# B Which fundamental properties of particles can actually vary?

1. Nov 3, 2016

### Hallucinogen

Hi everyone. Very orderly forum you have here. I'd like to ask a few philosophical questions which are very fundamental to QM.
Firstly I assume we all agree that a fundamental particle - imagine an electron or quark - has multiple inherent properties which are all separable from each other, such as its kinetic energy, its mass, its spin direction, its charge, its colour and flavour (quarks), and their frequency (and perhaps others, please point them out if there are any).
It seems to me like very few of these can actually change for any individual particle. Charge never changes. Colour, flavour and spin direction can change within a few very restricted values, due to direct actions performed on the particle by gauge bosons. Mass can only change as the particle approaches the speed of light (or enters very distorted space-time?).
So my first question is: is it really true that the only values here that can continuously change are kinetic energy (and thus velocity) and frequency? And that the things that cause those changes *are* the unchangeable static properties of *other* particles?
Hence the charge and mass of an electron act together upon the body of a different electron to change that electrons velocity?
Another question I have is how frequency and velocity relate to energy: is it the case that a particle has a "pure" energy, aside from its kinetic energy, which solely determines the particles frequency, and similarly, is the velocity of a particle determined by the more fundamental kinetic energy? Or does "pure" energy not exist, such that, when an electron or quark absorbs a photon, the photons energy is portioned into specific categories of energy such as kinetic or entropic/configurational?

2. Nov 3, 2016

### BvU

Hello Hallo,

Not so philosophical, your question is. A lot is known indeed if you google around a little bit, eg. looking for fundamental particles, what you can build with them, etcetera. (for the first link there must be better ones, updated with the Higgs).
First question: for all practical purposes yes.
Second: Electrons interact with other particles exclusively through carriers of the forces: photons, W or Z bosons.
Another question: See the de Broglie relations. Electrons do not have entropic/configurational energy. No portioning.

Last edited: Nov 3, 2016
3. Nov 3, 2016

### Staff: Mentor

The masses of fundamental particles never change; they are invariant masses (rest masses), not relativistic masses. What changes as the particle moves faster or into a different spacetime geometry is the particle's energy.

4. Nov 4, 2016

### houlahound

clearly all sorts of things can change including one fundamental particle into other particles.

5. Nov 4, 2016

### Hallucinogen

Even when colliding with other particles?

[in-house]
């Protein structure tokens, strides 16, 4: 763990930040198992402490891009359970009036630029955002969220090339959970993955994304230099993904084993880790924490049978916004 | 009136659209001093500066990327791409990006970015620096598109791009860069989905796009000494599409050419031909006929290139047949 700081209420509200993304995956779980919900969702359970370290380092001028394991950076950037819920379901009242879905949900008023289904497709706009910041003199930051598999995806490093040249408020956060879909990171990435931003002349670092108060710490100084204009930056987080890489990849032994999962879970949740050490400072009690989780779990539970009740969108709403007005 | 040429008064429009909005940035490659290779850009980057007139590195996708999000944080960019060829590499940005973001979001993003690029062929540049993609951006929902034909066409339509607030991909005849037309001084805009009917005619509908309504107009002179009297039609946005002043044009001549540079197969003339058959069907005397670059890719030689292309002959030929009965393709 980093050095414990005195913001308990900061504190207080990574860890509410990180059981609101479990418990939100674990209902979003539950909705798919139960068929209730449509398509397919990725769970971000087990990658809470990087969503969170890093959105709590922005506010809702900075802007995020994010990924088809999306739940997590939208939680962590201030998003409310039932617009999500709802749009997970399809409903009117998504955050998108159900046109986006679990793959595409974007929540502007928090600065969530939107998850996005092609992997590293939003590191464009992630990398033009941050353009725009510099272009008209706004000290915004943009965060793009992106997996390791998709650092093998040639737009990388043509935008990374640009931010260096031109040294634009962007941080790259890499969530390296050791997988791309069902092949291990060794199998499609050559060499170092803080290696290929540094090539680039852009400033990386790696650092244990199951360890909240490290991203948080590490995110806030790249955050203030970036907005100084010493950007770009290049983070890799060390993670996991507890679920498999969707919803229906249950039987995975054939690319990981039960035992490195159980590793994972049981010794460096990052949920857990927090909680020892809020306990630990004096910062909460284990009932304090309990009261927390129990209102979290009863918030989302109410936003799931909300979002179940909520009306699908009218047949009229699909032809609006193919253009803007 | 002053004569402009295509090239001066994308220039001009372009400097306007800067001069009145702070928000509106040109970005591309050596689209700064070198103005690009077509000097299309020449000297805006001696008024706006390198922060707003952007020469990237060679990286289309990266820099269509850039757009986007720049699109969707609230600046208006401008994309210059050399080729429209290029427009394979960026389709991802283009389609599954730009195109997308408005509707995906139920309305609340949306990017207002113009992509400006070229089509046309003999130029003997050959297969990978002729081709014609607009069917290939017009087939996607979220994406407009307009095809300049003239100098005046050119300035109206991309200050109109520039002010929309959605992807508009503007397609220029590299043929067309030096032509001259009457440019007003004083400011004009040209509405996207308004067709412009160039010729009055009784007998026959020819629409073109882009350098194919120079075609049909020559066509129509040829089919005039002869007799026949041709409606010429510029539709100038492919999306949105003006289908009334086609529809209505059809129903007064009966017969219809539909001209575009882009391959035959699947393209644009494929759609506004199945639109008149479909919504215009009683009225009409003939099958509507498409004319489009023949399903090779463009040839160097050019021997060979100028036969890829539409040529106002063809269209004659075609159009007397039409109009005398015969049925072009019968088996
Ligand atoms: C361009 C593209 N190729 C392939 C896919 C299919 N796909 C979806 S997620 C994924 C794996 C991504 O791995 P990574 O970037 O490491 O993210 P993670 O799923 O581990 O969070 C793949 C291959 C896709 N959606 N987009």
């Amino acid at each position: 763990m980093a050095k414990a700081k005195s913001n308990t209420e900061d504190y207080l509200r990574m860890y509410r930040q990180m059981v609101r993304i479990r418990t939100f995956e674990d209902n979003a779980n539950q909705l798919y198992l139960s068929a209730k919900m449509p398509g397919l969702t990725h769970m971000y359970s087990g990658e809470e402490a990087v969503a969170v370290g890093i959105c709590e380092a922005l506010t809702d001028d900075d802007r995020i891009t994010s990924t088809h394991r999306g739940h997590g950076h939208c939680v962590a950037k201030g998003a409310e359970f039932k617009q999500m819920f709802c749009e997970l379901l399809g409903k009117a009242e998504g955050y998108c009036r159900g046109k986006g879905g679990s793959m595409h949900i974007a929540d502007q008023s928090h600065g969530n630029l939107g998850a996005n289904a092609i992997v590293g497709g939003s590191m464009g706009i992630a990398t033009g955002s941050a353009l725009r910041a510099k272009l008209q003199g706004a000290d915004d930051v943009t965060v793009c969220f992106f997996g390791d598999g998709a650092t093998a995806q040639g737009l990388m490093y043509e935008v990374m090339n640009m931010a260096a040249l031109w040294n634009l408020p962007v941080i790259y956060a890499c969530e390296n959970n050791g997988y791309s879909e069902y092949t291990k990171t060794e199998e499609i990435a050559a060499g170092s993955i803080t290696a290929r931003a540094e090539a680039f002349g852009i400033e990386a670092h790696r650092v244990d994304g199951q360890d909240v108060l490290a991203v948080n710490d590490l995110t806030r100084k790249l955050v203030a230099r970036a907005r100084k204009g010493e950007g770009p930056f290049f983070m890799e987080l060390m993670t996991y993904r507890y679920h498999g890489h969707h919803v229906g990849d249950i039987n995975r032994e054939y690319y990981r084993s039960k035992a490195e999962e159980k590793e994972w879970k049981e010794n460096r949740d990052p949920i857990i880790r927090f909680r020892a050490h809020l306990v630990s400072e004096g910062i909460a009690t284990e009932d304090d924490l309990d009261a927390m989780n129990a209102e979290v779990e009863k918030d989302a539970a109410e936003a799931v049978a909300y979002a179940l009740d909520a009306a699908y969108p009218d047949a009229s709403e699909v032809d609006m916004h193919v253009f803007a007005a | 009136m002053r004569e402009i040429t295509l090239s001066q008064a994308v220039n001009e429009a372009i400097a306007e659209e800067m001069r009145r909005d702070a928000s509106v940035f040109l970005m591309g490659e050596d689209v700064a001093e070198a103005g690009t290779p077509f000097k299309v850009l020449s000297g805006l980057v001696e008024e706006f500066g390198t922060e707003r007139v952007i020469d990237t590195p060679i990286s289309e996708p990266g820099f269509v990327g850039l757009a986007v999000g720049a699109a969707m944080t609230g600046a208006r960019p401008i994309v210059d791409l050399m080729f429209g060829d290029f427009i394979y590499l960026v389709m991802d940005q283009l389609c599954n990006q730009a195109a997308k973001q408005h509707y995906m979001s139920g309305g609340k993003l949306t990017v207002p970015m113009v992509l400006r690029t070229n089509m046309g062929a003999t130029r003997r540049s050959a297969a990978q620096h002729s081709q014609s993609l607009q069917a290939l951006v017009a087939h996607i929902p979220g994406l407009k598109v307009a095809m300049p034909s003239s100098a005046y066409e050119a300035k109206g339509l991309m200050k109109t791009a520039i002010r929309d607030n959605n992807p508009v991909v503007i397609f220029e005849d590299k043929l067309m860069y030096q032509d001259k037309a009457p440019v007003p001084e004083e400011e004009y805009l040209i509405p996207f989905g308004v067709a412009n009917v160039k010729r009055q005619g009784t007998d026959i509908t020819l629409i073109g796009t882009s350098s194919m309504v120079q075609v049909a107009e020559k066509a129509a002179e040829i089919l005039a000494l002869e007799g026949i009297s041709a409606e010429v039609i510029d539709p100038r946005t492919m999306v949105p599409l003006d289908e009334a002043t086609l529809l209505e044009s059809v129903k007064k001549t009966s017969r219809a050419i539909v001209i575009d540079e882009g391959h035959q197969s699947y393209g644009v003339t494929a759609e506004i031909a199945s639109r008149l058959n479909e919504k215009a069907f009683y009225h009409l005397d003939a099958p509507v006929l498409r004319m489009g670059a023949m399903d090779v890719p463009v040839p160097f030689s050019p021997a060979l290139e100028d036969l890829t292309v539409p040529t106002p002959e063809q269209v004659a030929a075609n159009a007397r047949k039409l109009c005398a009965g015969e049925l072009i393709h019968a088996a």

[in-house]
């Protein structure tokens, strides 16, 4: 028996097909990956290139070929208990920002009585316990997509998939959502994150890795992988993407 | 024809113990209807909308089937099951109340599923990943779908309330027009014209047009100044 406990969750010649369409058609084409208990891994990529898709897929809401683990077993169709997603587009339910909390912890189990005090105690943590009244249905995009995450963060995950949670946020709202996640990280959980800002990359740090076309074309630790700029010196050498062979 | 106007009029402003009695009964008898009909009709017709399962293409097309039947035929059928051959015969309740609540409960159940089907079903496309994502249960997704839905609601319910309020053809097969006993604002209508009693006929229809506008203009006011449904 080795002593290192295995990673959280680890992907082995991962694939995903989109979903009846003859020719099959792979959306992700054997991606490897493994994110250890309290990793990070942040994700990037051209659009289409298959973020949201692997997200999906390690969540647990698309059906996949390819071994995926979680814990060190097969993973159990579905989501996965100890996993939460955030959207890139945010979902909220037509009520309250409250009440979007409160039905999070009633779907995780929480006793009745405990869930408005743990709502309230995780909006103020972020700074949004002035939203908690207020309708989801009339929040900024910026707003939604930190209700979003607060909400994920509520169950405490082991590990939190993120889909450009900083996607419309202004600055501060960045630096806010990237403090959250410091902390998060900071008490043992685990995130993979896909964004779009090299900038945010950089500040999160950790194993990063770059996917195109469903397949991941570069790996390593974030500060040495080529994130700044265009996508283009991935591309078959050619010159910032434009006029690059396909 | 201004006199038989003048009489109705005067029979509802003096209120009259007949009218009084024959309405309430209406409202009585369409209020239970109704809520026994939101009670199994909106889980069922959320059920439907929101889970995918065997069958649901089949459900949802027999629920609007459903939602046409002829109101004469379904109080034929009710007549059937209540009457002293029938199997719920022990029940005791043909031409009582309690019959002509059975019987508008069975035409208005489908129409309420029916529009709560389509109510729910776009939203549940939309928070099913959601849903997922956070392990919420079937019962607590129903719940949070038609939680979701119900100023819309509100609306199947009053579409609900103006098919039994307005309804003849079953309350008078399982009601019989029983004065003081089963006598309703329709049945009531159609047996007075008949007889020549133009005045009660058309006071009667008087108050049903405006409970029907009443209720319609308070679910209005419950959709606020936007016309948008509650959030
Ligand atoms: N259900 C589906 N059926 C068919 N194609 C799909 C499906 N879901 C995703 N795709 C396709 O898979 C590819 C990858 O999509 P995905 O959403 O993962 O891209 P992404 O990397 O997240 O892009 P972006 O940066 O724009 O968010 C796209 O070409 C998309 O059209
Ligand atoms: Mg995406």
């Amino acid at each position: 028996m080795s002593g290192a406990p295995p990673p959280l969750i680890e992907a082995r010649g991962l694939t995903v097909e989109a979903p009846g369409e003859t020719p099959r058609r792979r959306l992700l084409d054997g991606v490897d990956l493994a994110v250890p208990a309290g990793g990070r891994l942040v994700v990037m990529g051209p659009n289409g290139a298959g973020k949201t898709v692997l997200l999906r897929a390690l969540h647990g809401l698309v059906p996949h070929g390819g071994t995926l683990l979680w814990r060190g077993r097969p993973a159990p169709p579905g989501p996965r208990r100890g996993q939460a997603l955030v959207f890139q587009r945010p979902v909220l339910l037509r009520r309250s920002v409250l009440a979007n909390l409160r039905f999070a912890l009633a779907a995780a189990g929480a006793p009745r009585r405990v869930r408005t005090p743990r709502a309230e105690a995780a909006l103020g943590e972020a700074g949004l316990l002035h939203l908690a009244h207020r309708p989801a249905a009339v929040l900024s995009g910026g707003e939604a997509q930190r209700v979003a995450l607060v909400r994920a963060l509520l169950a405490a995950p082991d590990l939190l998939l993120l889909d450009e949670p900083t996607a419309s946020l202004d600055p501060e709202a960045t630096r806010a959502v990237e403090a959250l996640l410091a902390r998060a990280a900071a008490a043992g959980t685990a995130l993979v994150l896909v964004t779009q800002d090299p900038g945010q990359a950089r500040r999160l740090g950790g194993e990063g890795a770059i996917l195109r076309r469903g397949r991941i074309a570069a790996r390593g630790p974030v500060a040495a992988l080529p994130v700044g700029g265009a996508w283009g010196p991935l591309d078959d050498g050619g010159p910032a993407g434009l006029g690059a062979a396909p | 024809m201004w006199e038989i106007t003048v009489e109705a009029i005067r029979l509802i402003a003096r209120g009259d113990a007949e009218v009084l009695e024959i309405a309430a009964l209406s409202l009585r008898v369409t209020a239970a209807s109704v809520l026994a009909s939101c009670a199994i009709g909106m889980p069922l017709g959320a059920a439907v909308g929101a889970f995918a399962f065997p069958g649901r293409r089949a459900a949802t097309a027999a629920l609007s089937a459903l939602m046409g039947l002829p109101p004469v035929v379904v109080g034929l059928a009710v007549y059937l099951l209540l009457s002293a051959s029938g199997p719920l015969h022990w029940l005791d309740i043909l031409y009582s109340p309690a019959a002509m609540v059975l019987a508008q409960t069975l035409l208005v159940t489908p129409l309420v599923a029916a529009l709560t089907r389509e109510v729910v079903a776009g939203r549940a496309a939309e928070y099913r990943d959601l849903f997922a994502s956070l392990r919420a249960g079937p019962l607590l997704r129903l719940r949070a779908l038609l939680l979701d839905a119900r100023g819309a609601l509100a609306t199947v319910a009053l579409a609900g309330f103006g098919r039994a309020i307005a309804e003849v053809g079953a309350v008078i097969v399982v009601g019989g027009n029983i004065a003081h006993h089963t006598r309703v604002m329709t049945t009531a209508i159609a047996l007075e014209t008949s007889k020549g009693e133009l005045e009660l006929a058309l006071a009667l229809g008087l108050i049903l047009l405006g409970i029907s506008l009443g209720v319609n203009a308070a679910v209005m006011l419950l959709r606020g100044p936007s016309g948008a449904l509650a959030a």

So is kinetic energy equivalent to pure energy, it's the same as the energy in the E = hv equation?
Edit: so I looked at the link - is the answer that the "electron energy" and the kinetic energy (in terms of momentum) are simply different parts of the wavefunction?

Last edited: Nov 4, 2016
6. Nov 4, 2016

### houlahound

there is no pure or impure energy - its just energy; the ability to do work.

7. Nov 4, 2016

### Hallucinogen

By pure energy I am referring to what I was taught as "energy" (I think it was in reference to the E = hv relation) as opposed to other forms of energy like kinetic, thermal, gravitational, elastic, configurational etc.

8. Nov 4, 2016

### houlahound

Sorry I don't get pure energy. Its just a concept measured by what it does to stuff.

9. Nov 4, 2016

### Staff: Mentor

All forms of energy are counted in the $E$ in $E=h\nu$.

10. Nov 4, 2016

### houlahound

Feynman gives a good explanation of energy with an accounting type analogy. Energy itself is just a concept IMO.

You can't pick one up in your hand, but your hand uses energy to pick anything else up.

11. Nov 4, 2016

### Staff: Mentor

Yes. The word "collision" is used in particle physics, but it doesn't mean that the particles are smashing into one another like little billiard balls. Instead, we 're bringing them very close together with a very large amount of energy so that interesting and exciting interactions happen.

12. Nov 4, 2016

### Hallucinogen

Thanks -- do you know of the publication or study which proves this? Or is it an assumption which allows models to be explained?
Also it seems like there are a few properties of particles which can be changed, such as energy, spin direction, colour, flavour and velocity, and these are influenced by both the unchangeable quantities like mass and charge along with the changeable quantities of other particles. Do you think that is correct?

13. Nov 4, 2016

### Staff: Mentor